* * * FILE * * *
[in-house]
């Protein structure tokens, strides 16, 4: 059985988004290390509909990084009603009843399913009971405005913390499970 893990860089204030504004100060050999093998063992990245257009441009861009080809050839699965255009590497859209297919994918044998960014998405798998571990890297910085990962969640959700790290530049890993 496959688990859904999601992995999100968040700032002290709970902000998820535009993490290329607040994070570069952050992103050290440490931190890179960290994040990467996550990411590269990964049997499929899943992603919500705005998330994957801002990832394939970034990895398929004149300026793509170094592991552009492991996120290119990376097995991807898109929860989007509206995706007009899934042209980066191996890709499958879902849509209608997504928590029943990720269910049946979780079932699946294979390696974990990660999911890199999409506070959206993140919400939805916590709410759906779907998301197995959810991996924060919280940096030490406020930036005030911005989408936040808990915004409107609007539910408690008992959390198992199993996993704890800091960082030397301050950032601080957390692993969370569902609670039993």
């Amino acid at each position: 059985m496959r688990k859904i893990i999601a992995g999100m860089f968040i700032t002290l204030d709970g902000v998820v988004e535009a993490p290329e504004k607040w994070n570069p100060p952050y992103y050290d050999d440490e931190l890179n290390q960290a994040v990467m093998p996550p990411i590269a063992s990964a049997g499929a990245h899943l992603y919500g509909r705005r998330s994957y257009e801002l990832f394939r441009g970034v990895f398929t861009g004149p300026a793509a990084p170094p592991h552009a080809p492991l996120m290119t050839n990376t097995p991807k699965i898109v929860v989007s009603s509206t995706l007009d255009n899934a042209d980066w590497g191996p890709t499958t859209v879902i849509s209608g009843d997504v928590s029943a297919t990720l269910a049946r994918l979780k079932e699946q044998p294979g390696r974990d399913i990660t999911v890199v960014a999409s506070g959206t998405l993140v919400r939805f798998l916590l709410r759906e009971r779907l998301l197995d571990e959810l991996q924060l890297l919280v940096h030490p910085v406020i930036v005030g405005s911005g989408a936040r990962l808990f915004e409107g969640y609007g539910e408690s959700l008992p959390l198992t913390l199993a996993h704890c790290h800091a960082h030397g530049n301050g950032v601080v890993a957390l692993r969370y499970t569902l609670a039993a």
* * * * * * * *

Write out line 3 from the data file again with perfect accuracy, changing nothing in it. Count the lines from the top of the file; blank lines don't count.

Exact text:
């Amino acid at each position: 059985m496959r688990k859904i893990i999601a992995g999100m860089f968040i700032t002290l204030d709970g902000v998820v988004e535009a993490p290329e504004k607040w994070n570069p100060p952050y992103y050290d050999d440490e931190l890179n290390q960290a994040v990467m093998p996550p990411i590269a063992s990964a049997g499929a990245h899943l992603y919500g509909r705005r998330s994957y257009e801002l990832f394939r441009g970034v990895f398929t861009g004149p300026a793509a990084p170094p592991h552009a080809p492991l996120m290119t050839n990376t097995p991807k699965i898109v929860v989007s009603s509206t995706l007009d255009n899934a042209d980066w590497g191996p890709t499958t859209v879902i849509s209608g009843d997504v928590s029943a297919t990720l269910a049946r994918l979780k079932e699946q044998p294979g390696r974990d399913i990660t999911v890199v960014a999409s506070g959206t998405l993140v919400r939805f798998l916590l709410r759906e009971r779907l998301l197995d571990e959810l991996q924060l890297l919280v940096h030490p910085v406020i930036v005030g405005s911005g989408a936040r990962l808990f915004e409107g969640y609007g539910e408690s959700l008992p959390l198992t913390l199993a996993h704890c790290h800091a960082h030397g530049n301050g950032v601080v890993a957390l692993r969370y499970t569902l609670a039993a």